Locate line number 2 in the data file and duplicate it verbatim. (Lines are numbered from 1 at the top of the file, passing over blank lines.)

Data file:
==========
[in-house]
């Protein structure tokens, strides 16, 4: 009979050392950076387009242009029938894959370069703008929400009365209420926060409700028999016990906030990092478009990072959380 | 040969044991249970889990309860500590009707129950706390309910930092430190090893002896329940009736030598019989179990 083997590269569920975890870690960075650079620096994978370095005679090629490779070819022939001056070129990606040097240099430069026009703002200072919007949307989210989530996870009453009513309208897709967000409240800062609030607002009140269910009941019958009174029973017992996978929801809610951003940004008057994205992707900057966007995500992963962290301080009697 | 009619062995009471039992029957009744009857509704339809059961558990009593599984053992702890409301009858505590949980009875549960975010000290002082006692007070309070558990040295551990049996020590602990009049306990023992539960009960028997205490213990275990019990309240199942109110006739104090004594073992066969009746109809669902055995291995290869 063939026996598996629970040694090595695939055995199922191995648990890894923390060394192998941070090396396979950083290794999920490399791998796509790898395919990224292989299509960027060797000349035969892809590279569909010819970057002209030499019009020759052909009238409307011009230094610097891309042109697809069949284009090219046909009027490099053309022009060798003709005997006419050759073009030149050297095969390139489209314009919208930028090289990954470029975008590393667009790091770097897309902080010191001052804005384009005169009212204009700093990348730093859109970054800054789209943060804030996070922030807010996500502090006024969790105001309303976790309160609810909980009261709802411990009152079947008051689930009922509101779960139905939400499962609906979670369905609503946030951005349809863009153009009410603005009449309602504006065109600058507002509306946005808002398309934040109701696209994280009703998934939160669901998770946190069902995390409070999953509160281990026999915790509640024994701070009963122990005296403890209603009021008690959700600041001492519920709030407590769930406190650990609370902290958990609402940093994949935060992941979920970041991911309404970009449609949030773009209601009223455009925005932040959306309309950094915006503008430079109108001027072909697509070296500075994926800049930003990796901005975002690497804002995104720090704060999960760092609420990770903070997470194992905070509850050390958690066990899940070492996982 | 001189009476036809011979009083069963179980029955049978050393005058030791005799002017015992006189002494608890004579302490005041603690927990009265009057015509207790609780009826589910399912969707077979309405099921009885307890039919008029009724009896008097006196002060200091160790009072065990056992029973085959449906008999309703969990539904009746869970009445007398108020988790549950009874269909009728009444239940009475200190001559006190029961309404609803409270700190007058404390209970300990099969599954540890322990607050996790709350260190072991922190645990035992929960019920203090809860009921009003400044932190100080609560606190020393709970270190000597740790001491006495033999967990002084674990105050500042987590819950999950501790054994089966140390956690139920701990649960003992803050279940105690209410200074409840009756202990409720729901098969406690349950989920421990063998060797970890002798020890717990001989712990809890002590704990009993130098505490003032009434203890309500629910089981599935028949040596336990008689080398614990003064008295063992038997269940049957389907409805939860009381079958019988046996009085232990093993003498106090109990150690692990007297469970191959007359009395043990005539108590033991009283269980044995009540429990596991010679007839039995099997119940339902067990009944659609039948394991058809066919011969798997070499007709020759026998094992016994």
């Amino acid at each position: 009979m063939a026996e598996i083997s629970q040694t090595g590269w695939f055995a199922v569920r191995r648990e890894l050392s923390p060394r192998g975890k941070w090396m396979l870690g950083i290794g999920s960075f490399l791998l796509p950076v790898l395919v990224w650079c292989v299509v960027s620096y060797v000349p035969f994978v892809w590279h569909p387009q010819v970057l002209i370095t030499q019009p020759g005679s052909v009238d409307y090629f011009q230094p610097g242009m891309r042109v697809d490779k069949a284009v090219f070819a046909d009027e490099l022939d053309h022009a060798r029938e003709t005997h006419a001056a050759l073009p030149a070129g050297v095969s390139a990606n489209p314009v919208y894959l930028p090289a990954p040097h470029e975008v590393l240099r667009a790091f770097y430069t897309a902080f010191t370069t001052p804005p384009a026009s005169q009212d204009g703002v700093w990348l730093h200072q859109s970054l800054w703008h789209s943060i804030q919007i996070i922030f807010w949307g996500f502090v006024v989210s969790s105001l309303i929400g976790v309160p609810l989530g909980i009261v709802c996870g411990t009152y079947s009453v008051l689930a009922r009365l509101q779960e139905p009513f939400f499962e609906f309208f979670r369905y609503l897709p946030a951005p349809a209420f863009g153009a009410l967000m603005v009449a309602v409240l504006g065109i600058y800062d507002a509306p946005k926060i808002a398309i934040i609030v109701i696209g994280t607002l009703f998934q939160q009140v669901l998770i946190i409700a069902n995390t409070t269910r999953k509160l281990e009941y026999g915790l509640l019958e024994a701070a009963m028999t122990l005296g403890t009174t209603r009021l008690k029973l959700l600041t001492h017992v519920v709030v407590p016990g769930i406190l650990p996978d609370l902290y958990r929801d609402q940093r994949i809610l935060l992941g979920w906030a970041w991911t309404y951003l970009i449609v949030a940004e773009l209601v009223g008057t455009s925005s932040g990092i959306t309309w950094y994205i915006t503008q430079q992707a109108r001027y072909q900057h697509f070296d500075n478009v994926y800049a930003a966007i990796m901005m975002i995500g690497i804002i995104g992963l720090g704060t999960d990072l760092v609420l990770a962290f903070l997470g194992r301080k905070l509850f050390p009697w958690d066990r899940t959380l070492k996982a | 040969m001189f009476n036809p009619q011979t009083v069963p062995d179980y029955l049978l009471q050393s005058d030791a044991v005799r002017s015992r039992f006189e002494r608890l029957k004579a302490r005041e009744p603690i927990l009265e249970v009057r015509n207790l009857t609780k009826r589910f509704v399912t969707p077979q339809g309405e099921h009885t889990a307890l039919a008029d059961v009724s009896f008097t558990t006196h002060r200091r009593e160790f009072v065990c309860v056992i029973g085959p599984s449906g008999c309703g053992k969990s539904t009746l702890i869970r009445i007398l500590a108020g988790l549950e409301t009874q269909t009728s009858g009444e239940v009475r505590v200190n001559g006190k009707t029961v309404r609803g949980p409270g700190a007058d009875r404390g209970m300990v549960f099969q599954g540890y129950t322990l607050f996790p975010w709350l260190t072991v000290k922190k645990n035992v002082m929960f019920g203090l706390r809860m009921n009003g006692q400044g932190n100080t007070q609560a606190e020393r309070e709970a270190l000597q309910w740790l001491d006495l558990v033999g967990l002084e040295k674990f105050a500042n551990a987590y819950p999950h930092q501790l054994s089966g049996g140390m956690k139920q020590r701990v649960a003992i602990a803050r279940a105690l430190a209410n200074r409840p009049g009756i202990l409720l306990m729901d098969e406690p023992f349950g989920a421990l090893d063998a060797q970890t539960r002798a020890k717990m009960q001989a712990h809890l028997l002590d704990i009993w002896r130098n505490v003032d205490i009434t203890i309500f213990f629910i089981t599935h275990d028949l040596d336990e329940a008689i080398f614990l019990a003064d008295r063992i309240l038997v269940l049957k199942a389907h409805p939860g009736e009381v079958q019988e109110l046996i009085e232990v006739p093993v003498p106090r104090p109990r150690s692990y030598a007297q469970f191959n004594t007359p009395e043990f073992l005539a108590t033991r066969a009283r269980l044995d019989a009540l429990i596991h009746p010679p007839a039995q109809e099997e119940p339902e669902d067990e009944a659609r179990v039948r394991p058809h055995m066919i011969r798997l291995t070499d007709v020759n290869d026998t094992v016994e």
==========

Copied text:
């Protein structure tokens, strides 16, 4: 009979050392950076387009242009029938894959370069703008929400009365209420926060409700028999016990906030990092478009990072959380 | 040969044991249970889990309860500590009707129950706390309910930092430190090893002896329940009736030598019989179990 083997590269569920975890870690960075650079620096994978370095005679090629490779070819022939001056070129990606040097240099430069026009703002200072919007949307989210989530996870009453009513309208897709967000409240800062609030607002009140269910009941019958009174029973017992996978929801809610951003940004008057994205992707900057966007995500992963962290301080009697 | 009619062995009471039992029957009744009857509704339809059961558990009593599984053992702890409301009858505590949980009875549960975010000290002082006692007070309070558990040295551990049996020590602990009049306990023992539960009960028997205490213990275990019990309240199942109110006739104090004594073992066969009746109809669902055995291995290869 063939026996598996629970040694090595695939055995199922191995648990890894923390060394192998941070090396396979950083290794999920490399791998796509790898395919990224292989299509960027060797000349035969892809590279569909010819970057002209030499019009020759052909009238409307011009230094610097891309042109697809069949284009090219046909009027490099053309022009060798003709005997006419050759073009030149050297095969390139489209314009919208930028090289990954470029975008590393667009790091770097897309902080010191001052804005384009005169009212204009700093990348730093859109970054800054789209943060804030996070922030807010996500502090006024969790105001309303976790309160609810909980009261709802411990009152079947008051689930009922509101779960139905939400499962609906979670369905609503946030951005349809863009153009009410603005009449309602504006065109600058507002509306946005808002398309934040109701696209994280009703998934939160669901998770946190069902995390409070999953509160281990026999915790509640024994701070009963122990005296403890209603009021008690959700600041001492519920709030407590769930406190650990609370902290958990609402940093994949935060992941979920970041991911309404970009449609949030773009209601009223455009925005932040959306309309950094915006503008430079109108001027072909697509070296500075994926800049930003990796901005975002690497804002995104720090704060999960760092609420990770903070997470194992905070509850050390958690066990899940070492996982 | 001189009476036809011979009083069963179980029955049978050393005058030791005799002017015992006189002494608890004579302490005041603690927990009265009057015509207790609780009826589910399912969707077979309405099921009885307890039919008029009724009896008097006196002060200091160790009072065990056992029973085959449906008999309703969990539904009746869970009445007398108020988790549950009874269909009728009444239940009475200190001559006190029961309404609803409270700190007058404390209970300990099969599954540890322990607050996790709350260190072991922190645990035992929960019920203090809860009921009003400044932190100080609560606190020393709970270190000597740790001491006495033999967990002084674990105050500042987590819950999950501790054994089966140390956690139920701990649960003992803050279940105690209410200074409840009756202990409720729901098969406690349950989920421990063998060797970890002798020890717990001989712990809890002590704990009993130098505490003032009434203890309500629910089981599935028949040596336990008689080398614990003064008295063992038997269940049957389907409805939860009381079958019988046996009085232990093993003498106090109990150690692990007297469970191959007359009395043990005539108590033991009283269980044995009540429990596991010679007839039995099997119940339902067990009944659609039948394991058809066919011969798997070499007709020759026998094992016994």